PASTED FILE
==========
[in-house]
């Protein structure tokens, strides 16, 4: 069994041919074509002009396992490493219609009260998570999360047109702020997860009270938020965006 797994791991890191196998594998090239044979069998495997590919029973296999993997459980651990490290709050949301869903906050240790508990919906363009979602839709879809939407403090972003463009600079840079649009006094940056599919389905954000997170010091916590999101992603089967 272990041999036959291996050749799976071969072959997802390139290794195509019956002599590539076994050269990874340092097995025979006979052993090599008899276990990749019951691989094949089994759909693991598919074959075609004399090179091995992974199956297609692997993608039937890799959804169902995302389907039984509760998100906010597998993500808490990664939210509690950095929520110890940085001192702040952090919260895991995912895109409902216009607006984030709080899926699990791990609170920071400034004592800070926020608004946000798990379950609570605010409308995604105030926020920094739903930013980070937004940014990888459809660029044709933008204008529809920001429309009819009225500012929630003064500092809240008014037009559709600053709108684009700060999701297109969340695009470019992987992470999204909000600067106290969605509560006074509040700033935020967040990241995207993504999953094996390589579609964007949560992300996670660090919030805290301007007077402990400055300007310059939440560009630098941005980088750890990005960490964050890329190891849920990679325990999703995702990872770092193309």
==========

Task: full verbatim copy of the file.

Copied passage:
[in-house]
């Protein structure tokens, strides 16, 4: 069994041919074509002009396992490493219609009260998570999360047109702020997860009270938020965006 797994791991890191196998594998090239044979069998495997590919029973296999993997459980651990490290709050949301869903906050240790508990919906363009979602839709879809939407403090972003463009600079840079649009006094940056599919389905954000997170010091916590999101992603089967 272990041999036959291996050749799976071969072959997802390139290794195509019956002599590539076994050269990874340092097995025979006979052993090599008899276990990749019951691989094949089994759909693991598919074959075609004399090179091995992974199956297609692997993608039937890799959804169902995302389907039984509760998100906010597998993500808490990664939210509690950095929520110890940085001192702040952090919260895991995912895109409902216009607006984030709080899926699990791990609170920071400034004592800070926020608004946000798990379950609570605010409308995604105030926020920094739903930013980070937004940014990888459809660029044709933008204008529809920001429309009819009225500012929630003064500092809240008014037009559709600053709108684009700060999701297109969340695009470019992987992470999204909000600067106290969605509560006074509040700033935020967040990241995207993504999953094996390589579609964007949560992300996670660090919030805290301007007077402990400055300007310059939440560009630098941005980088750890990005960490964050890329190891849920990679325990999703995702990872770092193309």